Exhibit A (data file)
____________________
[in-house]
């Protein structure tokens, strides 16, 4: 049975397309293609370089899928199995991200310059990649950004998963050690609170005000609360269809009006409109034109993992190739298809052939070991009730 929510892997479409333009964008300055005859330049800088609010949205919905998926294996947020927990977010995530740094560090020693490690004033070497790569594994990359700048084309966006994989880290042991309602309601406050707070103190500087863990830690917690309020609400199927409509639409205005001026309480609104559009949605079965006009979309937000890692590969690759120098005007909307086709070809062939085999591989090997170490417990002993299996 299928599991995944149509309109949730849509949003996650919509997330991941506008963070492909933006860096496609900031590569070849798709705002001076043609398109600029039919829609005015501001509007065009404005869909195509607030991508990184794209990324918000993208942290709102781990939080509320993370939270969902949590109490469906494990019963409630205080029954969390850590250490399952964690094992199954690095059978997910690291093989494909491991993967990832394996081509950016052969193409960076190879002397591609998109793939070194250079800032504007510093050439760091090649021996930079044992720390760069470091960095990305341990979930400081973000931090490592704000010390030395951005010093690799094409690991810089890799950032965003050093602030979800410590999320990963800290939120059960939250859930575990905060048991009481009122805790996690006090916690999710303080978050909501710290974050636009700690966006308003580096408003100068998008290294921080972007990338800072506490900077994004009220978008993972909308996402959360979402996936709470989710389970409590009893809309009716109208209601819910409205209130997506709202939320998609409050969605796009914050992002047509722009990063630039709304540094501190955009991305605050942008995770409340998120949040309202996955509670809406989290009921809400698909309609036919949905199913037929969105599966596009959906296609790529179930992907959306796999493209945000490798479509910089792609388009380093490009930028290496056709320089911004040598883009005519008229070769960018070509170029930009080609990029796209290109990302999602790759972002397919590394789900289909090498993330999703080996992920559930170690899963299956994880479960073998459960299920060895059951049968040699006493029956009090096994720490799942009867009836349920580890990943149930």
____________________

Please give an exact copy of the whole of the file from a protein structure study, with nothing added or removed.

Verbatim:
[in-house]
């Protein structure tokens, strides 16, 4: 049975397309293609370089899928199995991200310059990649950004998963050690609170005000609360269809009006409109034109993992190739298809052939070991009730 929510892997479409333009964008300055005859330049800088609010949205919905998926294996947020927990977010995530740094560090020693490690004033070497790569594994990359700048084309966006994989880290042991309602309601406050707070103190500087863990830690917690309020609400199927409509639409205005001026309480609104559009949605079965006009979309937000890692590969690759120098005007909307086709070809062939085999591989090997170490417990002993299996 299928599991995944149509309109949730849509949003996650919509997330991941506008963070492909933006860096496609900031590569070849798709705002001076043609398109600029039919829609005015501001509007065009404005869909195509607030991508990184794209990324918000993208942290709102781990939080509320993370939270969902949590109490469906494990019963409630205080029954969390850590250490399952964690094992199954690095059978997910690291093989494909491991993967990832394996081509950016052969193409960076190879002397591609998109793939070194250079800032504007510093050439760091090649021996930079044992720390760069470091960095990305341990979930400081973000931090490592704000010390030395951005010093690799094409690991810089890799950032965003050093602030979800410590999320990963800290939120059960939250859930575990905060048991009481009122805790996690006090916690999710303080978050909501710290974050636009700690966006308003580096408003100068998008290294921080972007990338800072506490900077994004009220978008993972909308996402959360979402996936709470989710389970409590009893809309009716109208209601819910409205209130997506709202939320998609409050969605796009914050992002047509722009990063630039709304540094501190955009991305605050942008995770409340998120949040309202996955509670809406989290009921809400698909309609036919949905199913037929969105599966596009959906296609790529179930992907959306796999493209945000490798479509910089792609388009380093490009930028290496056709320089911004040598883009005519008229070769960018070509170029930009080609990029796209290109990302999602790759972002397919590394789900289909090498993330999703080996992920559930170690899963299956994880479960073998459960299920060895059951049968040699006493029956009090096994720490799942009867009836349920580890990943149930």